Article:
Which Lineups Work Best For The Grizzlies?

With the Grizzlies about to head to the playoffs, Lionel Hollins will have some decisions to make about what lineups he wants to put on the court.  Thankfully, these days we have the technology to see which 5-man lineups play well, and which ones falter. So, with a great deal of help with the folks at Basketball-Reference, let’s take a look at the three most effective lineups the Grizzlies have used this season. For obvious reasons, lineups that include Rudy Gay, Marreese Speights, and Wayne Ellington will not be included.

1. T. Allen | M. Conley | E. Davis | M. Gasol | T. Prince (+23.8 points per 100 possessions)

This group is basically the starting five, with Ed Davis in place of Zach Randolph. You can see how it would be an effective group; the Grizzlies have a very efficient starting five, while Davis can put up impressive numbers in a short period of time. Still, I’d be surprised if this lineup got too much play, if only because it seems unlikely that Z-Bo would be on the bench while every other starter is in the game. Still, during games when he gets into early foul trouble, it’s a relief to know that the Grizzlies’ stopgap option might be the most effective group they have.

2. J. Bayless | M. Conley | M. Gasol | T. Prince | Z. Randolph (+22.8)

Having Bayless and Conley on the court at the same time is interesting, since it allows the Grizzlies to play the closest thing they have to small ball, and run on a relatively speedy offense. We could see this lineup at times when offensed is needed above all else, and Hollins is willing to accept the decrease in defensive prowess that comes with taking Toy Allen off the court. Bayless is something of a combo guard, so putting ham the 2 is not an enormous challenge for him.

3. T. Allen | M. Conley | M. Gasol | T. Prince | Z. Randolph (+12.4)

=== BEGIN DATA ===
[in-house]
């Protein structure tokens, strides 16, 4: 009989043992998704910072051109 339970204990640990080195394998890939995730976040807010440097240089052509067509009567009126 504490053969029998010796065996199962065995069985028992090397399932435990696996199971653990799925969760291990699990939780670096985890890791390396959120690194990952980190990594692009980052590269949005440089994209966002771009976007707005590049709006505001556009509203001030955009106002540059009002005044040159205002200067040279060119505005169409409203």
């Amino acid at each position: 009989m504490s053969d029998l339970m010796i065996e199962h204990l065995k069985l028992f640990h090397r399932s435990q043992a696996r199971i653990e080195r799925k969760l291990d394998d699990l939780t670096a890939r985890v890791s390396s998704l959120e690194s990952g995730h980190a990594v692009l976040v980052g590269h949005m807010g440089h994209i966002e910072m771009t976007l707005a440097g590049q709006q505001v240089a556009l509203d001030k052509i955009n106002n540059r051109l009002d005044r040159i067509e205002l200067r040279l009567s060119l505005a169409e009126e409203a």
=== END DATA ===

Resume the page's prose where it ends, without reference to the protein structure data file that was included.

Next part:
Not a great deal to say about this group; it’s the current starting five; you want them to be an effective group, and for the Grizzlies, they are. They exceed their opponent’s production in nearly every significant category, and make 2.7 fewer turnovers for 100 possessions. The grizzlies have a cohesive starting lineup, which is key, since it will allow them to get off to early leads in playoff games where that sort of thing is very important.

Here’s where the good news ends, Grizzlies fans; every other lineup in the Grizzlies arsenal allows more per 100 possessions than they score.  The Grizzlies essentially have three lineups that work extremely well, and after that it gets rather dicey. Many five-man groups simply don’t work well together, despite what the players individual numbers would have you believe. One group Hollins should avoid at all costs is Conley, Allen, Quincy Pondexter, Gasol, and Z-Bo. For whatever reason, this lineup has been dreadful. They’ve been outscored by 13.6 points per 100 possessions, and they’re shooting 9.7% worse than their opponents.

We’ll see if coach Hollis will be able to stick to the most effective lineups come playoff time, although sometimes foul trouble can force coaches into putting out groups that are less than optimum. In any case, there are clearly some lineups that work a lot better than others, and hopefully they’ll be able to get on the court a great deal in the postseason.

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